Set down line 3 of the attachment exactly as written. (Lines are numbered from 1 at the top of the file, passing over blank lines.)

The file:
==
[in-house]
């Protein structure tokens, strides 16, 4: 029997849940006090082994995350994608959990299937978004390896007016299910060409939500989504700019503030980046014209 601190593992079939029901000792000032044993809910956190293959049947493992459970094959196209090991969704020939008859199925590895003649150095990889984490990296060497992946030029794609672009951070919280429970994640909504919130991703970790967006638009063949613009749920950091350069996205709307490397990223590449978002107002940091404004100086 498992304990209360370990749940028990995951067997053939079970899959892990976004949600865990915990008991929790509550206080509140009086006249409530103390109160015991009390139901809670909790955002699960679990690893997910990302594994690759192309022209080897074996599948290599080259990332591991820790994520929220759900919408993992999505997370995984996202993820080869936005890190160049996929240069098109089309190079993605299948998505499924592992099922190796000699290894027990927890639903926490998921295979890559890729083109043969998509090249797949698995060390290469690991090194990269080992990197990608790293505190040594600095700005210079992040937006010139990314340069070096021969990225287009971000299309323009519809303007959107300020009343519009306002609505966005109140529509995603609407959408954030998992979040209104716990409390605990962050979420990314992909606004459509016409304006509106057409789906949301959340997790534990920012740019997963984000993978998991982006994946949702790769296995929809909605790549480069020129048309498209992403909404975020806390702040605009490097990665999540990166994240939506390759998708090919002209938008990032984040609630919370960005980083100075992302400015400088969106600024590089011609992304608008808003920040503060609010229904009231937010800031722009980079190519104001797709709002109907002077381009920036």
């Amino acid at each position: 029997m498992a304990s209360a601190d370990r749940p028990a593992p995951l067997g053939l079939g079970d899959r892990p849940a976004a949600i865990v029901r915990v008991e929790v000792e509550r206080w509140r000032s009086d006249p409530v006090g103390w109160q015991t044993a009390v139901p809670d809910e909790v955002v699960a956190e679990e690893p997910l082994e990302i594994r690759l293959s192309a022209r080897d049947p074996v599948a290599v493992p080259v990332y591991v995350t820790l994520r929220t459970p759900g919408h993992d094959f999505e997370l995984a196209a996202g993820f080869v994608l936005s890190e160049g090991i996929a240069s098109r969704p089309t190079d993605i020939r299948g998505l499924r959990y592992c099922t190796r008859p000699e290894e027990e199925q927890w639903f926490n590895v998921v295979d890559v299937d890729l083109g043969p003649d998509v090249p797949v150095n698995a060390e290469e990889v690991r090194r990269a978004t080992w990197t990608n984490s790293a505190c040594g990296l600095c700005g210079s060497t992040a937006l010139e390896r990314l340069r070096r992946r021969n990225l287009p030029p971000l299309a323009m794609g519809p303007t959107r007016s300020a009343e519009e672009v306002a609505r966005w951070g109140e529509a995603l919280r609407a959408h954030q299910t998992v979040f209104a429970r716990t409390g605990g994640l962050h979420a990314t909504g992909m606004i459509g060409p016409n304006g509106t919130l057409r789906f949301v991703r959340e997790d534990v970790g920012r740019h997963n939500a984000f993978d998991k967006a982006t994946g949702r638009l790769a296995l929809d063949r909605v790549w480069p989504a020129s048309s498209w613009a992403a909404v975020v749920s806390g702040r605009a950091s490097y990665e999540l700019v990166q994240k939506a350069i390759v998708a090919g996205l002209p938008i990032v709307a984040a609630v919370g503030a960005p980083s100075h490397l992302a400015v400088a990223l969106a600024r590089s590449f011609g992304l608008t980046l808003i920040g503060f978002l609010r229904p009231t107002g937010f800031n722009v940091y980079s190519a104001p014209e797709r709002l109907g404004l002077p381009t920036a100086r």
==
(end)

């Amino acid at each position: 029997m498992a304990s209360a601190d370990r749940p028990a593992p995951l067997g053939l079939g079970d899959r892990p849940a976004a949600i865990v029901r915990v008991e929790v000792e509550r206080w509140r000032s009086d006249p409530v006090g103390w109160q015991t044993a009390v139901p809670d809910e909790v955002v699960a956190e679990e690893p997910l082994e990302i594994r690759l293959s192309a022209r080897d049947p074996v599948a290599v493992p080259v990332y591991v995350t820790l994520r929220t459970p759900g919408h993992d094959f999505e997370l995984a196209a996202g993820f080869v994608l936005s890190e160049g090991i996929a240069s098109r969704p089309t190079d993605i020939r299948g998505l499924r959990y592992c099922t190796r008859p000699e290894e027990e199925q927890w639903f926490n590895v998921v295979d890559v299937d890729l083109g043969p003649d998509v090249p797949v150095n698995a060390e290469e990889v690991r090194r990269a978004t080992w990197t990608n984490s790293a505190c040594g990296l600095c700005g210079s060497t992040a937006l010139e390896r990314l340069r070096r992946r021969n990225l287009p030029p971000l299309a323009m794609g519809p303007t959107r007016s300020a009343e519009e672009v306002a609505r966005w951070g109140e529509a995603l919280r609407a959408h954030q299910t998992v979040f209104a429970r716990t409390g605990g994640l962050h979420a990314t909504g992909m606004i459509g060409p016409n304006g509106t919130l057409r789906f949301v991703r959340e997790d534990v970790g920012r740019h997963n939500a984000f993978d998991k967006a982006t994946g949702r638009l790769a296995l929809d063949r909605v790549w480069p989504a020129s048309s498209w613009a992403a909404v975020v749920s806390g702040r605009a950091s490097y990665e999540l700019v990166q994240k939506a350069i390759v998708a090919g996205l002209p938008i990032v709307a984040a609630v919370g503030a960005p980083s100075h490397l992302a400015v400088a990223l969106a600024r590089s590449f011609g992304l608008t980046l808003i920040g503060f978002l609010r229904p009231t107002g937010f800031n722009v940091y980079s190519a104001p014209e797709r709002l109907g404004l002077p381009t920036a100086r």